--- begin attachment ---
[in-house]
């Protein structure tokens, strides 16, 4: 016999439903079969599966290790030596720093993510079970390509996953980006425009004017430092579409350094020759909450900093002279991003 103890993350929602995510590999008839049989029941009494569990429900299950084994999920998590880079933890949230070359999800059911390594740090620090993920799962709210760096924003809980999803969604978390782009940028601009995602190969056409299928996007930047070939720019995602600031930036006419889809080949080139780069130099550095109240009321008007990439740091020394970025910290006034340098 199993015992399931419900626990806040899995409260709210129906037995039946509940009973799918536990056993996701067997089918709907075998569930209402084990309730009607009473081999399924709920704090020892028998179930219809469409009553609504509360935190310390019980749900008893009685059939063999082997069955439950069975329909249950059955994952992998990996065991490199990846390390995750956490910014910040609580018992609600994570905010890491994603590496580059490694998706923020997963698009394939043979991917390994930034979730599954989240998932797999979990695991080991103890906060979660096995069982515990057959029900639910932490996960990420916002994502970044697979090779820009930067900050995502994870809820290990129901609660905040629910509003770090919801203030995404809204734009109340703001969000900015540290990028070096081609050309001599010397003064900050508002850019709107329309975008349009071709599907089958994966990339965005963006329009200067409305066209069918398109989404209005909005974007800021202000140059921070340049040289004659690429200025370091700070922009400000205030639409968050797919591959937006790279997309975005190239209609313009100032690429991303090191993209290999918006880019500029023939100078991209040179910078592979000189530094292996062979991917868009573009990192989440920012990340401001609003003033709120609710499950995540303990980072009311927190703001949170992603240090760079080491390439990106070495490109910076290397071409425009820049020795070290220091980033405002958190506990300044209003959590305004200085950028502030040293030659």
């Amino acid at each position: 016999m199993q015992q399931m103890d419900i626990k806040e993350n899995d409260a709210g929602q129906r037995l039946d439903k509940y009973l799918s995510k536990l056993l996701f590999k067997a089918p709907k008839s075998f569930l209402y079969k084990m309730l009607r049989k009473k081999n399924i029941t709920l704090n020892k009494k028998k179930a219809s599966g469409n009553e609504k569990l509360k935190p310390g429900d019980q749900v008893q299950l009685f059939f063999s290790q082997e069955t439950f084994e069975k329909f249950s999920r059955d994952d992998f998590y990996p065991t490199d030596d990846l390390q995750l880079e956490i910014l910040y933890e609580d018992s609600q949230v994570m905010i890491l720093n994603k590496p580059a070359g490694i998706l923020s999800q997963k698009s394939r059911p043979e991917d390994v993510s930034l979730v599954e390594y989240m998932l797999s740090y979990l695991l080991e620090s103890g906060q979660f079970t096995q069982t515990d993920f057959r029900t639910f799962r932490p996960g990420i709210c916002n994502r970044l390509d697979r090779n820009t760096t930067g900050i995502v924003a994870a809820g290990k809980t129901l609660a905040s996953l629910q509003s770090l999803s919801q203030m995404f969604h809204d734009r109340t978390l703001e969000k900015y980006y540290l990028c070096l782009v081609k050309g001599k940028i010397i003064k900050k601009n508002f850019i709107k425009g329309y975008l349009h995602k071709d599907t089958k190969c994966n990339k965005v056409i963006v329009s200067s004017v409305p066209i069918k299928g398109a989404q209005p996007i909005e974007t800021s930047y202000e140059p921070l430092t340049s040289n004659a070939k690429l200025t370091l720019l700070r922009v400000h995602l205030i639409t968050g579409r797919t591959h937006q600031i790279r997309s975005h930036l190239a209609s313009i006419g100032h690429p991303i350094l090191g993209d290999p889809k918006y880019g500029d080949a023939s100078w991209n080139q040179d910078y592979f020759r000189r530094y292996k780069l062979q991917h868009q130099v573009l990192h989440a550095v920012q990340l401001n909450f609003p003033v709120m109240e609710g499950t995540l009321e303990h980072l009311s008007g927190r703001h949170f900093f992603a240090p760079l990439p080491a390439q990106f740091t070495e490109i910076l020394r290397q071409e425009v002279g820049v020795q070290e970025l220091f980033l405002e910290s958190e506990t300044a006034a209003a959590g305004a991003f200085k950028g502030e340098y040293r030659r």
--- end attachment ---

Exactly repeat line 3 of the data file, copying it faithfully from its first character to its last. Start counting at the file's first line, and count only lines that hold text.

């Amino acid at each position: 016999m199993q015992q399931m103890d419900i626990k806040e993350n899995d409260a709210g929602q129906r037995l039946d439903k509940y009973l799918s995510k536990l056993l996701f590999k067997a089918p709907k008839s075998f569930l209402y079969k084990m309730l009607r049989k009473k081999n399924i029941t709920l704090n020892k009494k028998k179930a219809s599966g469409n009553e609504k569990l509360k935190p310390g429900d019980q749900v008893q299950l009685f059939f063999s290790q082997e069955t439950f084994e069975k329909f249950s999920r059955d994952d992998f998590y990996p065991t490199d030596d990846l390390q995750l880079e956490i910014l910040y933890e609580d018992s609600q949230v994570m905010i890491l720093n994603k590496p580059a070359g490694i998706l923020s999800q997963k698009s394939r059911p043979e991917d390994v993510s930034l979730v599954e390594y989240m998932l797999s740090y979990l695991l080991e620090s103890g906060q979660f079970t096995q069982t515990d993920f057959r029900t639910f799962r932490p996960g990420i709210c916002n994502r970044l390509d697979r090779n820009t760096t930067g900050i995502v924003a994870a809820g290990k809980t129901l609660a905040s996953l629910q509003s770090l999803s919801q203030m995404f969604h809204d734009r109340t978390l703001e969000k900015y980006y540290l990028c070096l782009v081609k050309g001599k940028i010397i003064k900050k601009n508002f850019i709107k425009g329309y975008l349009h995602k071709d599907t089958k190969c994966n990339k965005v056409i963006v329009s200067s004017v409305p066209i069918k299928g398109a989404q209005p996007i909005e974007t800021s930047y202000e140059p921070l430092t340049s040289n004659a070939k690429l200025t370091l720019l700070r922009v400000h995602l205030i639409t968050g579409r797919t591959h937006q600031i790279r997309s975005h930036l190239a209609s313009i006419g100032h690429p991303i350094l090191g993209d290999p889809k918006y880019g500029d080949a023939s100078w991209n080139q040179d910078y592979f020759r000189r530094y292996k780069l062979q991917h868009q130099v573009l990192h989440a550095v920012q990340l401001n909450f609003p003033v709120m109240e609710g499950t995540l009321e303990h980072l009311s008007g927190r703001h949170f900093f992603a240090p760079l990439p080491a390439q990106f740091t070495e490109i910076l020394r290397q071409e425009v002279g820049v020795q070290e970025l220091f980033l405002e910290s958190e506990t300044a006034a209003a959590g305004a991003f200085k950028g502030e340098y040293r030659r």